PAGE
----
Figure 6—figure supplement 1
Adding feedforward disinhibition does not change the relationship between inhibitory strength and hippocampal correlation.

(A) Schematic of the computational model including cells and input sources. In comparison to the original model (Figure 6), this model includes an additional interneuron (ellipse) which receives feedforward excitation representing noise or hippocampal input. This new interneuron inhibits the first interneuron (circle), providing disinhibition. (B) The correlation between the pyramidal neuron output spike rate and the rate of either noise inputs (dark blue) or hippocampal spikes (turquoise), as functions of a single parameter which represents how strongly hippocampal and noise inputs excite the model FSIN. (C) The spike rate of the model pyramidal neuron (turquoise) and FSIN (dark blue) as functions of a single parameter representing how strongly hippocampal and noise inputs excite the model FSIN. (D) The ratio of the correlation between pyramidal neuron output spikes and either hippocampal input or noise input.

Figure 6—figure supplement 2
The effect of reducing inhibition on the transmission of signals across hippocampal-prefrontal synapses depends on the frequency of hippocampal input.

We simulated the same model shown in Figure 6 using non-rhythmic noise together with hippocampal input that varied sinusoidally at various-frequencies: 0.5 Hz (A, B), 2 Hz (C, D), 8 Hz (E, F), or 40 Hz (G, H). Similar to Figure 6 and Figure 6—figure supplement 1, we plotted the correlation between the pyramidal neuron output spike rate and the rate of either noise inputs (dark blue) or hippocampal spikes (turquoise), as functions of how strongly hippocampal and noise inputs excite the model FSIN. Inhibition serves to enhance the signal-to-noise ratio when hippocampal input is modulated at 2 or 8 Hz, but not for higher (40 Hz) or lower (0.5 Hz) frequencies.

Author response image 1

Tables

Table 1
Single frequency LFP measures used as features in PCA/ICA analysis.
MeasureRegionFrequencies
PowerHPCTheta (4–12 Hz)
Beta (13–30 Hz)
Low Gamma (30–55 Hz)
High Gamma (65–100 Hz)
PFCTheta (4–12 Hz)
Beta (13–30 Hz)
Low Gamma (30–55 Hz)
High Gamma (65–100 Hz)
Amplitude CovariationHPC-PFCTheta (4–12 Hz)
Beta (13–30 Hz)
Low Gamma (30–55 Hz)
High Gamma (65–100 Hz)
Weighted-Phase LockingHPC-PFCTheta (4–12 Hz)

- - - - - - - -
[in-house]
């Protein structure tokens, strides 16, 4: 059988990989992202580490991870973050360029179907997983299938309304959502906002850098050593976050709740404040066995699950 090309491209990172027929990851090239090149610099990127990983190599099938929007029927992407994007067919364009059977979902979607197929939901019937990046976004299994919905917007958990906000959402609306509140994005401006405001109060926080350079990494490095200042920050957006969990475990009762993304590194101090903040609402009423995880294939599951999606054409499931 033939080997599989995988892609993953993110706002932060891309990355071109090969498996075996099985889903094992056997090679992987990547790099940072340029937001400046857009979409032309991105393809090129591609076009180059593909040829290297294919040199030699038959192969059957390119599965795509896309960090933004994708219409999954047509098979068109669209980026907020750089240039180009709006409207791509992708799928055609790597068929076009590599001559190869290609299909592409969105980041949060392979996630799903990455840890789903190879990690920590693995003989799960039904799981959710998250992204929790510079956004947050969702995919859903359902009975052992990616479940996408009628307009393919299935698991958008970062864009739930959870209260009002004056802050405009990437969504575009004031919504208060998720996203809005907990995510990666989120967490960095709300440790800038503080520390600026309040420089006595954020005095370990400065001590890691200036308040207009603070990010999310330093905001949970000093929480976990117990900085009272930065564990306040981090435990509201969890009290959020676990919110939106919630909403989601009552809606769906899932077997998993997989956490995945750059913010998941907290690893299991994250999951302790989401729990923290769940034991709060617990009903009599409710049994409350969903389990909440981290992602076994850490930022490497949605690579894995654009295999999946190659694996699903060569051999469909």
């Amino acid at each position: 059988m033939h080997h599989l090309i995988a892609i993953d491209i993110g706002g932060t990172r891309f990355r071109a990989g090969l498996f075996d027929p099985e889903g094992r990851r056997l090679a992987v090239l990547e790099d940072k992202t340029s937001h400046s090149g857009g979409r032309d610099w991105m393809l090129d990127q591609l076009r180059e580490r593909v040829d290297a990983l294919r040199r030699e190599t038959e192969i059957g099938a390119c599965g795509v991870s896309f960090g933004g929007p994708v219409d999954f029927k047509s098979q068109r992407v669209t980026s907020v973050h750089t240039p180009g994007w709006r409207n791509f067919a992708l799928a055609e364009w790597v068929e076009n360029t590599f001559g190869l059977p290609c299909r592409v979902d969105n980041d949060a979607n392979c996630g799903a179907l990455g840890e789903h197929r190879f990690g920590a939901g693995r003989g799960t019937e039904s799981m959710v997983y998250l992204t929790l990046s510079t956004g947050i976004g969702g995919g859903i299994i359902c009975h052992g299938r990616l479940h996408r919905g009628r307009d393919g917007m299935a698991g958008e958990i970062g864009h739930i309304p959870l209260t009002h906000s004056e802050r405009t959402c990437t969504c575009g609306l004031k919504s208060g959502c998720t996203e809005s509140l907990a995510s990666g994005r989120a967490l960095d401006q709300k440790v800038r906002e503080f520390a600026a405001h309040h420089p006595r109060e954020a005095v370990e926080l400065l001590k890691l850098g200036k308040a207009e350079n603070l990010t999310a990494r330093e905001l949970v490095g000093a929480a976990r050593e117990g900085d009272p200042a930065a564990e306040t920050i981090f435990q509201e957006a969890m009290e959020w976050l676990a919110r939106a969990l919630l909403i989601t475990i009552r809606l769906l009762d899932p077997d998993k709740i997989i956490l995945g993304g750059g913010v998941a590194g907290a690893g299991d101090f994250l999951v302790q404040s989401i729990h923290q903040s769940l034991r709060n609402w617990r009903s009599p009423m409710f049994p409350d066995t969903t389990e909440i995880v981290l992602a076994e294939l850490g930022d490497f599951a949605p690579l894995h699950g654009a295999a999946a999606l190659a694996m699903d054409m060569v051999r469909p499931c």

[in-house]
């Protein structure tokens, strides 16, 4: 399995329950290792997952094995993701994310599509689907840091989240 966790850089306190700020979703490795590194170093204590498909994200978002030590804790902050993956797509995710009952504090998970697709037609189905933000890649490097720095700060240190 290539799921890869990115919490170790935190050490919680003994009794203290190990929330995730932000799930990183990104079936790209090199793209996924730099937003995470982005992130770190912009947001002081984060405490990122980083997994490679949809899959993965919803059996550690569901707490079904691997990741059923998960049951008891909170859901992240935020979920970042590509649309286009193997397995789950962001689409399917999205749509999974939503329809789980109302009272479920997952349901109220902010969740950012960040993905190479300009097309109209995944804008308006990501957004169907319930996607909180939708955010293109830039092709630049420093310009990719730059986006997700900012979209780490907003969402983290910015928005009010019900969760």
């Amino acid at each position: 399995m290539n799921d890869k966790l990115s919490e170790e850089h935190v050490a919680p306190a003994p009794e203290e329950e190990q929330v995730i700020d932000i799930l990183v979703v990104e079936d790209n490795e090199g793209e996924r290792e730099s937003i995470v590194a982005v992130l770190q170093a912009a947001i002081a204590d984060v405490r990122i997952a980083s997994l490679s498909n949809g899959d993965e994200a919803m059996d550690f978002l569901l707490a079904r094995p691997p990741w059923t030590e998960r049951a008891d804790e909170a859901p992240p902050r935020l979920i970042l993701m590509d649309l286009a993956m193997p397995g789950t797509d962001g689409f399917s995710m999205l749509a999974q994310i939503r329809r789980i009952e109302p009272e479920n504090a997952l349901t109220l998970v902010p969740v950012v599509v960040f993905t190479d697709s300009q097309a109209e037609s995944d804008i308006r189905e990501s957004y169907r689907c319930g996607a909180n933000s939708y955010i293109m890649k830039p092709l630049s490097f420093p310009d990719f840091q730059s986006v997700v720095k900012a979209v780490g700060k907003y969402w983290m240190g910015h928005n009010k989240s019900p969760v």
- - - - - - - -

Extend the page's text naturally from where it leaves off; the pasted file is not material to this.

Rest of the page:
Beta (13–30 Hz)
Low Gamma (30–55 Hz)
  1. High Gamma (65–100 Hz).

Table 2
Multiple frequency LFP measures used as features in PCA/ICA analysis.
MeasureRegionsFrequencies
Cross-Frequency CouplingHPC (low) → PFC (high)Theta (2–6 Hz) → Beta (13–30 Hz)
Theta (2–6 Hz) → Low Gamma (30–55 Hz)
Theta (2–6 Hz) → High Gamma (65–100 Hz)
Alpha (6–10 Hz) → Beta (13–30 Hz)
Alpha (6–10 Hz) → Low Gamma (30–55 Hz)
Alpha (6–10 Hz) → High Gamma (65–100 Hz)
PFC (low) → HPC (high)Theta (2–6 Hz) → Beta (13–30 Hz)
Theta (2–6 Hz) → Low Gamma (30–55 Hz)
Theta (2–6 Hz) → High Gamma (65–100 Hz)
Alpha (6–10 Hz) → Beta (13–30 Hz)
Alpha (6–10 Hz) → Low Gamma (30–55 Hz)
Alpha (6–10 Hz) → High Gamma (65–100 Hz)
HPC (low) → HPC (high)Theta (2–6 Hz) → Beta (13–30 Hz)
Theta (2–6 Hz) → Low Gamma (30–55 Hz)
Theta (2–6 Hz) → High Gamma (65–100 Hz)
Alpha (6–10 Hz) → Beta (13–30 Hz)
Alpha (6–10 Hz) → Low Gamma (30–55 Hz)
Alpha (6–10 Hz) → High Gamma (65–100 Hz)
PFC (low) → PFC (high)Theta (2–6 Hz) → Beta (13–30 Hz)
Theta (2–6 Hz) → Low Gamma (30–55 Hz)
Theta (2–6 Hz) → High Gamma (65–100 Hz)
Alpha (6–10 Hz) → Beta (13–30 Hz)
Alpha (6–10 Hz) → Low Gamma (30–55 Hz)
  1. Alpha (6–10 Hz) → High Gamma (65–100 Hz).

Key resources table
Reagent type
(species) or
resource
DesignationSource or
reference
IdentifiersAdditional
information
Strain, strain background (Mus. Musculus)C57BL6/JJackson LabsStock No: 000664
Genetic reagent (Mus. Musculus)PogZ+/-Rubenstein Lab
Recombinant DNA reagentAAV5-CaMKIIa-hChR2(H134R)-EYFPUNC Vector CoreRRID:Addgene_26969
Recombinant DNA reagentAAV5-DlxI12b-mCherryVirovek, Sohal lab